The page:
Bob's powers of characterisation are deficient and vividly so: when George W Bush is conveyed with the same diction and intellect as Colin Powell, it is time to complain. Marionettes, as far as I know, are no substitute for flesh and blood. Furthermore, the tension which existed between State and Defense is flimsily portrayed unless the sound-byte is your plumb-line. Bob's analytical powers are equally moribund; strip this work of its `Jim and Jan' narrative and there is no residual - yep, none at all. The strength of America lies in its commitment to truth. Not once does Bobby ask himself the hard questions: why did this event occur? How wise was the response of the Bush Administration? Was there an opportunity here to change the dynamic whilst hunting down the perpetrators? To what degree did the response fire-proof the Republic from repeat attacks? Who is picking up the tab? On these matters, Bob is silent. Within his limits, Woodward subsequently changed his tune in later instalments when it became clear that lunacy was running amok in the Bush Administration as it sought to recreate the Charge of the Light Brigade in Iraq, all funded by our Chinese buddies. This realisation, however, lies in the future. For the moment, all is well in the sybaritic Washington restaurant as Bob pays court to various luminaries and their chatter.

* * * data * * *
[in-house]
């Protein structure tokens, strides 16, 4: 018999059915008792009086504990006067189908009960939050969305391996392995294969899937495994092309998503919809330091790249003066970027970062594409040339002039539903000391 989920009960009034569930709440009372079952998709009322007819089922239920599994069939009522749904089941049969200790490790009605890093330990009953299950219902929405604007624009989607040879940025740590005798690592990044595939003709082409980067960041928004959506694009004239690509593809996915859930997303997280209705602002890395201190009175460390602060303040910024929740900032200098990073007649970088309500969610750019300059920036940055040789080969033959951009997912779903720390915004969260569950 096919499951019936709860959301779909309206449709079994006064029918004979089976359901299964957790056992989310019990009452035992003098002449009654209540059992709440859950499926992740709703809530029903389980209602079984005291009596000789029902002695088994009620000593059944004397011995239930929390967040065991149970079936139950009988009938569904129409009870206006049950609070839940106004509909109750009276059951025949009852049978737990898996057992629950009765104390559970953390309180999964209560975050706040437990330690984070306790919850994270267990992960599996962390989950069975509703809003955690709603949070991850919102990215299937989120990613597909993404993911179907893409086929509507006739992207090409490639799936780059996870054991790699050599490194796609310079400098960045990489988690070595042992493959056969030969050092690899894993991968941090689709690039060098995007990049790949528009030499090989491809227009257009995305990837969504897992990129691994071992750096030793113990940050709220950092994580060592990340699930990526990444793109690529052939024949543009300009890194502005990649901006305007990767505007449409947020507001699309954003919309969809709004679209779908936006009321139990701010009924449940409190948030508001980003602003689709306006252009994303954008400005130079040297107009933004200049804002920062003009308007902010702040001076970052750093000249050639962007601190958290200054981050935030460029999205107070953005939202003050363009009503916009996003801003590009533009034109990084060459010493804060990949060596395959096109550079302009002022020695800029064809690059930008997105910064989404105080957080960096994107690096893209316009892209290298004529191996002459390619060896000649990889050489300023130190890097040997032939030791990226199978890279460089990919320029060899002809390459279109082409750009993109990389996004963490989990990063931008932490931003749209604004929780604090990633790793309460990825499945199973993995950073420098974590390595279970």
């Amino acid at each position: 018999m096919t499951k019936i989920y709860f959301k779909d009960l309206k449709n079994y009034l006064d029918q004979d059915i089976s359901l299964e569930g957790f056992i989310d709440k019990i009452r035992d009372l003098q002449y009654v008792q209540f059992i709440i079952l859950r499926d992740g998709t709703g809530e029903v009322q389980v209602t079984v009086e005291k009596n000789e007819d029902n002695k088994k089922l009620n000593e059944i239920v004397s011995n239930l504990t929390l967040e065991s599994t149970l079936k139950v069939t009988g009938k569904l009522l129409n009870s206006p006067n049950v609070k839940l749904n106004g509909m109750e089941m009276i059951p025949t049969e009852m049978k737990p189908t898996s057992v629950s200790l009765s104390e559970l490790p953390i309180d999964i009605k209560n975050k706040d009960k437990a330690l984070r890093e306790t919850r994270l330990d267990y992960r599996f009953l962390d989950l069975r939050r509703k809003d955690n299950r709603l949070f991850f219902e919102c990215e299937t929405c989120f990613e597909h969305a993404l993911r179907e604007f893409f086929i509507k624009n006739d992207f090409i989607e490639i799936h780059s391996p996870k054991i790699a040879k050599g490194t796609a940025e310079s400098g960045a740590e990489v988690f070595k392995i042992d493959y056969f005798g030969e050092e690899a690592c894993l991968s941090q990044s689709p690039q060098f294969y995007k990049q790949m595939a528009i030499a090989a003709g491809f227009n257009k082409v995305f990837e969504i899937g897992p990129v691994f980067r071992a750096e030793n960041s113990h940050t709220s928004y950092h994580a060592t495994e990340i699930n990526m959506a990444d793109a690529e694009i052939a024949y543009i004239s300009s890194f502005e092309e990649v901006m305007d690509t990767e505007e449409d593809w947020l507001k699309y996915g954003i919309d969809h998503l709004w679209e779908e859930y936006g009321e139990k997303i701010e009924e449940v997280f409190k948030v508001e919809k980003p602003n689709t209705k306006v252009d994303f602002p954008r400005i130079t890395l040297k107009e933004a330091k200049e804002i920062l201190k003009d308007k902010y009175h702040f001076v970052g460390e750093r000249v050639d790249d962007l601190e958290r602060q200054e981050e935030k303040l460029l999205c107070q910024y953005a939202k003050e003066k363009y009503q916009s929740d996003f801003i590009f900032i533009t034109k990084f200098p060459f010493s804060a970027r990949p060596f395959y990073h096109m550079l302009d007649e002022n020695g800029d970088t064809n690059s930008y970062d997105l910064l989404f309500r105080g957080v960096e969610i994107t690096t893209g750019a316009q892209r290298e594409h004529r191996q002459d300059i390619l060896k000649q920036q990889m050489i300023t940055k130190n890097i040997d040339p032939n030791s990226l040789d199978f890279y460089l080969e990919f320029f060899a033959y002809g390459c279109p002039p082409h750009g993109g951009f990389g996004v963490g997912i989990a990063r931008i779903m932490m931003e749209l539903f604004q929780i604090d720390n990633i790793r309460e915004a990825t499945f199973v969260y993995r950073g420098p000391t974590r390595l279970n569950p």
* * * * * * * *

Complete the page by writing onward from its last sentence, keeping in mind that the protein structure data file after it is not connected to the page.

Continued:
If you want a `who said what and when' construct of the events following 9/11, your search ends here. In the days of yore, Bob brought down a president. He's dined out on it ever since. It shows!
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4.0 out of 5 stars A revealing insider's account drawing punches with velvet gloves, 16 May 2008
Publisher: Thorndike Press, ISBN: 0786252642

Many commentators in the US media, and not least the conservative stalwarts like the Wall Street Journal Europe, have vented their spleen about the lack of European support for the US "initiative" in the Middle East. Throughout, the "axis of weasels" has been blamed for "not getting it". The question is - did they not, or did they all too well? That's the question I want to answer for myself, and Bob Woodward's book was a way to do so - better even, it was a book written by a US journalist who is a prominent pillar of the US media community.

The author has enjoyed clear high level access to the Bush administration protagonists, not least the President himself, the Vice President, the Defense Secretary, the National Security Adviser and the Secretary of State. It is fair to say these persons represent nearly all the strands of Republicanism jostling for position in the run-up to the 2004 Election. However, the author has also been careful enough in not putting his opinions forward so as to keep his bridges intact for his second book, "Plan of Attack".

Detailed portraits are drawn of said protagonists, and readers can judge for themselves what these people are made off. Mr Bush did certainly not strike me as the pantomime idiot some hold him to be. To the contrary, he seems a messianic figure (a trait in common with many who have erred and found new meaning in their life through e.g. faith) who has assembled a team of talented advisers whose opinions are evaluated prior to final decision making by the President himself (and no other).